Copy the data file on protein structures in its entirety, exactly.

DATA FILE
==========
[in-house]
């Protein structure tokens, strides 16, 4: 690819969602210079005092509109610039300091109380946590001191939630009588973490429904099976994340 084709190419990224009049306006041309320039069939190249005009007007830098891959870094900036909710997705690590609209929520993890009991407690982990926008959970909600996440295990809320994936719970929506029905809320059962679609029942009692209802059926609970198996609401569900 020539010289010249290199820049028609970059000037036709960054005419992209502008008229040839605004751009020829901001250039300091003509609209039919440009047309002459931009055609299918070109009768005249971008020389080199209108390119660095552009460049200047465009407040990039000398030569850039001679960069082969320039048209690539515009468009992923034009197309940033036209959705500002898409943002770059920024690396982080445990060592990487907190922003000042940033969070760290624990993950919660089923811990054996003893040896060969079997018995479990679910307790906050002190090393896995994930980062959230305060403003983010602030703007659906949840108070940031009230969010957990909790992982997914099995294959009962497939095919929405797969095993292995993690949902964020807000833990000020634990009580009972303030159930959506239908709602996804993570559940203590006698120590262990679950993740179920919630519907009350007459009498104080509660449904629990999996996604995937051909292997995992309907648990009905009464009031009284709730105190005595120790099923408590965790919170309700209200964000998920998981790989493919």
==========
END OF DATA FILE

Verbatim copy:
[in-house]
């Protein structure tokens, strides 16, 4: 690819969602210079005092509109610039300091109380946590001191939630009588973490429904099976994340 084709190419990224009049306006041309320039069939190249005009007007830098891959870094900036909710997705690590609209929520993890009991407690982990926008959970909600996440295990809320994936719970929506029905809320059962679609029942009692209802059926609970198996609401569900 020539010289010249290199820049028609970059000037036709960054005419992209502008008229040839605004751009020829901001250039300091003509609209039919440009047309002459931009055609299918070109009768005249971008020389080199209108390119660095552009460049200047465009407040990039000398030569850039001679960069082969320039048209690539515009468009992923034009197309940033036209959705500002898409943002770059920024690396982080445990060592990487907190922003000042940033969070760290624990993950919660089923811990054996003893040896060969079997018995479990679910307790906050002190090393896995994930980062959230305060403003983010602030703007659906949840108070940031009230969010957990909790992982997914099995294959009962497939095919929405797969095993292995993690949902964020807000833990000020634990009580009972303030159930959506239908709602996804993570559940203590006698120590262990679950993740179920919630519907009350007459009498104080509660449904629990999996996604995937051909292997995992309907648990009905009464009031009284709730105190005595120790099923408590965790919170309700209200964000998920998981790989493919």